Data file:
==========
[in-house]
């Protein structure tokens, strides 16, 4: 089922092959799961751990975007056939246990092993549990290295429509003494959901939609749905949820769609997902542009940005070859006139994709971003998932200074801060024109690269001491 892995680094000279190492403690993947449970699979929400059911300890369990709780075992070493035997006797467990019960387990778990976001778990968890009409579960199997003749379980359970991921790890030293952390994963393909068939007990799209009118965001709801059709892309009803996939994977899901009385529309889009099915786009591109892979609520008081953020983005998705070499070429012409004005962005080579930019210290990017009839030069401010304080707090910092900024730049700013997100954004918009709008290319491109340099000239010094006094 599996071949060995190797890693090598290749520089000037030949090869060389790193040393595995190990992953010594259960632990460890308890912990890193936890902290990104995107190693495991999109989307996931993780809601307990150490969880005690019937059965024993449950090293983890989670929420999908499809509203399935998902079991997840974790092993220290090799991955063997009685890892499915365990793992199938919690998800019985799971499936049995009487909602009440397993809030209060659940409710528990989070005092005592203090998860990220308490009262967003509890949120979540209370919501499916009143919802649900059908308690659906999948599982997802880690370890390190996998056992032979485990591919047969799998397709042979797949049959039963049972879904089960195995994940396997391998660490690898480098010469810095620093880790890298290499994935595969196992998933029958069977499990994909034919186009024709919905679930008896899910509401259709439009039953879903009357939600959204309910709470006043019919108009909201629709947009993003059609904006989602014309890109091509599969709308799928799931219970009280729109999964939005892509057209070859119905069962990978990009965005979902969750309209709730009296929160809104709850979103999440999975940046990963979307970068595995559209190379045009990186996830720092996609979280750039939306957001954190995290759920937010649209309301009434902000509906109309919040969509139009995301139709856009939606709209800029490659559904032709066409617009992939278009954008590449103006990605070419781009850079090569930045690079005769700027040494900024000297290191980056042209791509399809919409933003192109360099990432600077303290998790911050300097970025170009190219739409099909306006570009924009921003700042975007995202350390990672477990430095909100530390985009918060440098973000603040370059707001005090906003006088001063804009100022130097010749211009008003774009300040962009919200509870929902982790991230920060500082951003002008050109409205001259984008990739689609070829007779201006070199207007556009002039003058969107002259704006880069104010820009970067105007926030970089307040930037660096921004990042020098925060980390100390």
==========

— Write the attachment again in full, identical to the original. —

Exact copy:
[in-house]
């Protein structure tokens, strides 16, 4: 089922092959799961751990975007056939246990092993549990290295429509003494959901939609749905949820769609997902542009940005070859006139994709971003998932200074801060024109690269001491 892995680094000279190492403690993947449970699979929400059911300890369990709780075992070493035997006797467990019960387990778990976001778990968890009409579960199997003749379980359970991921790890030293952390994963393909068939007990799209009118965001709801059709892309009803996939994977899901009385529309889009099915786009591109892979609520008081953020983005998705070499070429012409004005962005080579930019210290990017009839030069401010304080707090910092900024730049700013997100954004918009709008290319491109340099000239010094006094 599996071949060995190797890693090598290749520089000037030949090869060389790193040393595995190990992953010594259960632990460890308890912990890193936890902290990104995107190693495991999109989307996931993780809601307990150490969880005690019937059965024993449950090293983890989670929420999908499809509203399935998902079991997840974790092993220290090799991955063997009685890892499915365990793992199938919690998800019985799971499936049995009487909602009440397993809030209060659940409710528990989070005092005592203090998860990220308490009262967003509890949120979540209370919501499916009143919802649900059908308690659906999948599982997802880690370890390190996998056992032979485990591919047969799998397709042979797949049959039963049972879904089960195995994940396997391998660490690898480098010469810095620093880790890298290499994935595969196992998933029958069977499990994909034919186009024709919905679930008896899910509401259709439009039953879903009357939600959204309910709470006043019919108009909201629709947009993003059609904006989602014309890109091509599969709308799928799931219970009280729109999964939005892509057209070859119905069962990978990009965005979902969750309209709730009296929160809104709850979103999440999975940046990963979307970068595995559209190379045009990186996830720092996609979280750039939306957001954190995290759920937010649209309301009434902000509906109309919040969509139009995301139709856009939606709209800029490659559904032709066409617009992939278009954008590449103006990605070419781009850079090569930045690079005769700027040494900024000297290191980056042209791509399809919409933003192109360099990432600077303290998790911050300097970025170009190219739409099909306006570009924009921003700042975007995202350390990672477990430095909100530390985009918060440098973000603040370059707001005090906003006088001063804009100022130097010749211009008003774009300040962009919200509870929902982790991230920060500082951003002008050109409205001259984008990739689609070829007779201006070199207007556009002039003058969107002259704006880069104010820009970067105007926030970089307040930037660096921004990042020098925060980390100390």